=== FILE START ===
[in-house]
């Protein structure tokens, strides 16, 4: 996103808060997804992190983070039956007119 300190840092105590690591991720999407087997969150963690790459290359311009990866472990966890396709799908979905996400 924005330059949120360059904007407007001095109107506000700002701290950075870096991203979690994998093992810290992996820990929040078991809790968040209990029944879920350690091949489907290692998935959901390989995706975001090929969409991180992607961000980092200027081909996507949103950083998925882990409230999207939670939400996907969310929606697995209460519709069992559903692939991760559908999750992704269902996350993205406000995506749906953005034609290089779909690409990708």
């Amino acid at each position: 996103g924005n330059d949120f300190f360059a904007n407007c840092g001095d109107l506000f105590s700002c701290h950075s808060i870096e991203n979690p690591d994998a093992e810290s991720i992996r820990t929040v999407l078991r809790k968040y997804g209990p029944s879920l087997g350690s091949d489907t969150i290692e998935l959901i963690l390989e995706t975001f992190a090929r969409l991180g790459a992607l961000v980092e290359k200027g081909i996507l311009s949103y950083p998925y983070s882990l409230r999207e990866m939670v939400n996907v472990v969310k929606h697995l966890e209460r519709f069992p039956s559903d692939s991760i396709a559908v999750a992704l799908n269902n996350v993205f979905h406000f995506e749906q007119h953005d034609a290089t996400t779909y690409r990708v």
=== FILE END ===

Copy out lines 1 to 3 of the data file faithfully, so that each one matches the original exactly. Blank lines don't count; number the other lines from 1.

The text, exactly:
[in-house]
């Protein structure tokens, strides 16, 4: 996103808060997804992190983070039956007119 300190840092105590690591991720999407087997969150963690790459290359311009990866472990966890396709799908979905996400 924005330059949120360059904007407007001095109107506000700002701290950075870096991203979690994998093992810290992996820990929040078991809790968040209990029944879920350690091949489907290692998935959901390989995706975001090929969409991180992607961000980092200027081909996507949103950083998925882990409230999207939670939400996907969310929606697995209460519709069992559903692939991760559908999750992704269902996350993205406000995506749906953005034609290089779909690409990708």
């Amino acid at each position: 996103g924005n330059d949120f300190f360059a904007n407007c840092g001095d109107l506000f105590s700002c701290h950075s808060i870096e991203n979690p690591d994998a093992e810290s991720i992996r820990t929040v999407l078991r809790k968040y997804g209990p029944s879920l087997g350690s091949d489907t969150i290692e998935l959901i963690l390989e995706t975001f992190a090929r969409l991180g790459a992607l961000v980092e290359k200027g081909i996507l311009s949103y950083p998925y983070s882990l409230r999207e990866m939670v939400n996907v472990v969310k929606h697995l966890e209460r519709f069992p039956s559903d692939s991760i396709a559908v999750a992704l799908n269902n996350v993205f979905h406000f995506e749906q007119h953005d034609a290089t996400t779909y690409r990708v």